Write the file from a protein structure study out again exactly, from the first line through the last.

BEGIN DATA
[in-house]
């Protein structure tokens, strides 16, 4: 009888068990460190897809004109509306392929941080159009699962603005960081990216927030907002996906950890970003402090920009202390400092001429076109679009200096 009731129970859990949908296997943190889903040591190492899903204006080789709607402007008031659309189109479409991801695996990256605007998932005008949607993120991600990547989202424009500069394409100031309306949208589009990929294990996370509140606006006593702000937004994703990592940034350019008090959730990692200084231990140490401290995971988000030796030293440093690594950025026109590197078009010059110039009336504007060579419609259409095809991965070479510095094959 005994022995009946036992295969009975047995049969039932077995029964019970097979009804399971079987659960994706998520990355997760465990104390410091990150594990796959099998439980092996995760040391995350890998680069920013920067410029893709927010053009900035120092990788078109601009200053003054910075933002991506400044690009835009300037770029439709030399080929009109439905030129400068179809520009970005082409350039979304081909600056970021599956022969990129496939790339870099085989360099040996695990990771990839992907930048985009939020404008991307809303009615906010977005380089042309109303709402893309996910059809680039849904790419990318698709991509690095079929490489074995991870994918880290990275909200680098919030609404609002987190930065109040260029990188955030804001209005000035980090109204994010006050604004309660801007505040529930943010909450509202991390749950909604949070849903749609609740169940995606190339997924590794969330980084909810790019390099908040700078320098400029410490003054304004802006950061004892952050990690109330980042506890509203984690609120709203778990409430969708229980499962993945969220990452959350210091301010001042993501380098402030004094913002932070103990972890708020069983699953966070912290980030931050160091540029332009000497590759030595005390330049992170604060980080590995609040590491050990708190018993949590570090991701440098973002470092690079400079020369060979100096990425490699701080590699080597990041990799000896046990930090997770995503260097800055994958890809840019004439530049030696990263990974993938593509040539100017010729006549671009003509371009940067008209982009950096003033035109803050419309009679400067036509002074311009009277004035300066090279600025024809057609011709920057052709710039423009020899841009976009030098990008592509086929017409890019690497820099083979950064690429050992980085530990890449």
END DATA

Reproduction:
[in-house]
């Protein structure tokens, strides 16, 4: 009888068990460190897809004109509306392929941080159009699962603005960081990216927030907002996906950890970003402090920009202390400092001429076109679009200096 009731129970859990949908296997943190889903040591190492899903204006080789709607402007008031659309189109479409991801695996990256605007998932005008949607993120991600990547989202424009500069394409100031309306949208589009990929294990996370509140606006006593702000937004994703990592940034350019008090959730990692200084231990140490401290995971988000030796030293440093690594950025026109590197078009010059110039009336504007060579419609259409095809991965070479510095094959 005994022995009946036992295969009975047995049969039932077995029964019970097979009804399971079987659960994706998520990355997760465990104390410091990150594990796959099998439980092996995760040391995350890998680069920013920067410029893709927010053009900035120092990788078109601009200053003054910075933002991506400044690009835009300037770029439709030399080929009109439905030129400068179809520009970005082409350039979304081909600056970021599956022969990129496939790339870099085989360099040996695990990771990839992907930048985009939020404008991307809303009615906010977005380089042309109303709402893309996910059809680039849904790419990318698709991509690095079929490489074995991870994918880290990275909200680098919030609404609002987190930065109040260029990188955030804001209005000035980090109204994010006050604004309660801007505040529930943010909450509202991390749950909604949070849903749609609740169940995606190339997924590794969330980084909810790019390099908040700078320098400029410490003054304004802006950061004892952050990690109330980042506890509203984690609120709203778990409430969708229980499962993945969220990452959350210091301010001042993501380098402030004094913002932070103990972890708020069983699953966070912290980030931050160091540029332009000497590759030595005390330049992170604060980080590995609040590491050990708190018993949590570090991701440098973002470092690079400079020369060979100096990425490699701080590699080597990041990799000896046990930090997770995503260097800055994958890809840019004439530049030696990263990974993938593509040539100017010729006549671009003509371009940067008209982009950096003033035109803050419309009679400067036509002074311009009277004035300066090279600025024809057609011709920057052709710039423009020899841009976009030098990008592509086929017409890019690497820099083979950064690429050992980085530990890449």